The Aural Skills and Music Theory courses are a series of courses compulsory for all Bachelor of Music students that develop core skills underpinning analytical and practical engagement in a variety of musical idioms, including common practice, jazz, and popular styles. In this course, students apply their analytical approaches to larger harmonic and formal frameworks while investigating more complex rhythmic, pitch, formal, and harmonic structures in music. The theory component is complemented with the sequential and aligned development of relevant aural skills, including audiation (inner hearing) and aural awareness of related melodic, harmonic, and rhythmic structures, through individual and group listening, reading and performing (singing), and dictation activities.
Upon successful completion, students will have the knowledge and skills to:
- demonstrate an understanding of more complex elements of music, including those relating to pitch, melody, harmony, rhythm, and form;
- fluently apply theoretical knowledge through analysis of music scores using more complex terminology and notation;
- demonstrate an ability to fluently read and interpret more complex music notation, including inner hearing of melody, harmony, and rhythm, through sight-singing, sight-reading, and performance activities; and
- aurally identify and creative interpret more complex elements of music, including pitch, chords, and harmony in major and minor keys, and more complex rhythms, as demonstrated through notation and performance tasks.
Hurdle requirement: A minimum mark of 50% cumulatively across all assessment items in the aural component, and a minimum mark of 50% cumulatively across all assessment items in the theory component, is required to pass the course, regardless of performance in other items.
- Mid-Semester test (theory and aural), 1.5 hours, held during class in week 6 (25) [LO 1,2,3,4]
- Final examination (theory and aural), 2 hours, held during the exam period (35) [LO 1,2,3,4]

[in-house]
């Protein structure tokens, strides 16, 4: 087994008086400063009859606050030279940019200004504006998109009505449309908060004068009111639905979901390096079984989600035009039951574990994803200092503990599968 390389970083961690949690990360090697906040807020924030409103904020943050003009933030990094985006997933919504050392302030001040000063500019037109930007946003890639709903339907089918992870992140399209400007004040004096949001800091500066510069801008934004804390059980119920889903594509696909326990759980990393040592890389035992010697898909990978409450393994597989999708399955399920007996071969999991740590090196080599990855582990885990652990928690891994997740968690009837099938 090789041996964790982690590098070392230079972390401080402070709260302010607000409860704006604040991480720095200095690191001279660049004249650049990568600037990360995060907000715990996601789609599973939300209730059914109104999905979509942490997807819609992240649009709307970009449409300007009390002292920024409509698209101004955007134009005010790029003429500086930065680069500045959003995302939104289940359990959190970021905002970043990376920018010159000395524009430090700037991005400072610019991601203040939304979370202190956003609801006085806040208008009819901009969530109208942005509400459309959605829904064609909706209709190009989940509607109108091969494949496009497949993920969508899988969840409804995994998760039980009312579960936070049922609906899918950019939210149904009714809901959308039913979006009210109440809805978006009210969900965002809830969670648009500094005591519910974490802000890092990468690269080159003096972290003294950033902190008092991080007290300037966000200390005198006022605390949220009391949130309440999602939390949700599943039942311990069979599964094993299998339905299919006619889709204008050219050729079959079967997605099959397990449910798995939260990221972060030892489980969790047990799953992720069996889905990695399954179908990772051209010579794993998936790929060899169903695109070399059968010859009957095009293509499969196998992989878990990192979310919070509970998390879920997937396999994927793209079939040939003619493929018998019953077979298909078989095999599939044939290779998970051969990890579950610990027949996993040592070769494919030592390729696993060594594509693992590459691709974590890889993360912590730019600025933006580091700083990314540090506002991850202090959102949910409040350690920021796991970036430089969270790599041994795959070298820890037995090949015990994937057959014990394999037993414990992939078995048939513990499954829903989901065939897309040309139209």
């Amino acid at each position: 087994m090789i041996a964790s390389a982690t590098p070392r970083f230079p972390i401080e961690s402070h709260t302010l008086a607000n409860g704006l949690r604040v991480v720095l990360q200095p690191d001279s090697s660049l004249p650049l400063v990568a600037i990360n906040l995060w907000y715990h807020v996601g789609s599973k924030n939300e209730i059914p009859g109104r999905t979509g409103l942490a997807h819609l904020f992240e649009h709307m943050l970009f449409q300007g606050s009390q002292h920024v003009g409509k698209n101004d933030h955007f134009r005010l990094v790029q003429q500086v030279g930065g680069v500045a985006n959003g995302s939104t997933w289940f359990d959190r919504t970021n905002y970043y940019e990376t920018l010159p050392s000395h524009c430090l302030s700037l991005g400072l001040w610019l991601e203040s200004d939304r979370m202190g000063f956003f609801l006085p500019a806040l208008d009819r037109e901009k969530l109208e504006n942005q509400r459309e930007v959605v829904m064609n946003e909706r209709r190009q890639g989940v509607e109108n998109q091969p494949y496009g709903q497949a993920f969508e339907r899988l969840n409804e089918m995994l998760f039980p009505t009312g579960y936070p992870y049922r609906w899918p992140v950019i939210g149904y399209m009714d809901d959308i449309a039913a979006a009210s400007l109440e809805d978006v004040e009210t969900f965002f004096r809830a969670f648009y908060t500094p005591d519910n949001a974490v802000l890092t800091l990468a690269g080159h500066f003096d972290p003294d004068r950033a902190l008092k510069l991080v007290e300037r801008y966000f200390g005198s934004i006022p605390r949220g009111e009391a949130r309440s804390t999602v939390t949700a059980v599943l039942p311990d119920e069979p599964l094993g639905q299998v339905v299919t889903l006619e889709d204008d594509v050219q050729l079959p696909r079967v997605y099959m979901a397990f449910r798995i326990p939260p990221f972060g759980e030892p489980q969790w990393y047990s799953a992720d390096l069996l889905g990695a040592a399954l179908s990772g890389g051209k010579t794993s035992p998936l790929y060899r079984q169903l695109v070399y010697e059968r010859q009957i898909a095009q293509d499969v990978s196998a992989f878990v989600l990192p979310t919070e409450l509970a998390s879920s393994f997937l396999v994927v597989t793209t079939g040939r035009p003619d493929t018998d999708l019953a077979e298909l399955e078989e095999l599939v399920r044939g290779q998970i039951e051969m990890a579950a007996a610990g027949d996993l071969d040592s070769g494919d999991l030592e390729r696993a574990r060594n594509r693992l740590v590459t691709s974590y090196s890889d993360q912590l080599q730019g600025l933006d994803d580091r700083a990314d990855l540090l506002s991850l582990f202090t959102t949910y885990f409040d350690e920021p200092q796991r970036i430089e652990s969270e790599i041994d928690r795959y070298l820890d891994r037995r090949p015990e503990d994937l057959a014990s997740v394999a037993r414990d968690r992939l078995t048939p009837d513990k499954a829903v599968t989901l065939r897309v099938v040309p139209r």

- Analysis and Transcription Portfolio (40) [LO 1,2,3,4]
The ANU uses Turnitin to enhance student citation and referencing techniques, and to assess assignment submissions as a component of the University's approach to managing Academic Integrity. While the use of Turnitin is not mandatory, the ANU highly recommends Turnitin is used by both teaching staff and students. For additional information regarding Turnitin please visit the ANU Online website.
130 hours of total student learning time made up from:
a) 48 hours of contact over 12 weeks of Theory & Aural workshops; and
b) 82 hours of independent study, including listening and written tasks, and practical exercises (e.g., sight-singing).
Requisite and Incompatibility
Burstein L. P., and Straus, J. N. (2016). Concise Introduction to Tonal Harmony. New York: Norton.
Karpinski, G. (2007). Manual for Ear Training and Sight Singing. New York: Norton.
Levine, M. (1995). The Jazz Theory Book. Petaluma: Sher.
Mulholland, J. and Hojnacki, T. (2013). The Berklee Book of Jazz Harmony. Boston: Berklee.
Rawlins, R. and Bahha, N. E. (2005). Jazzology: The Encyclopedia of Jazz Theory for All Musicians. Milwaukee, WI: Hal Leonard.
Tuition fees are for the academic year indicated at the top of the page.
Commonwealth Support (CSP) Students
If you have been offered a Commonwealth supported place, your fees are set by the Australian Government for each course. At ANU 1 EFTSL is 48 units (normally 8 x 6-unit courses). More information about your student contribution amount for each course at Fees.
- Student Contribution Band:
- Unit value:
- 6 units
If you are a domestic graduate coursework student with a Domestic Tuition Fee (DTF) place or international student you will be required to pay course tuition fees (see below). Course tuition fees are indexed annually. Further information for domestic and international students about tuition and other fees can be found at Fees.
Where there is a unit range displayed for this course, not all unit options below may be available.
Offerings, Dates and Class Summary Links
ANU utilises MyTimetable to enable students to view the timetable for their enrolled courses, browse, then self-allocate to small teaching activities / tutorials so they can better plan their time. Find out more on the Timetable webpage.
Class summaries, if available, can be accessed by clicking on the View link for the relevant class number.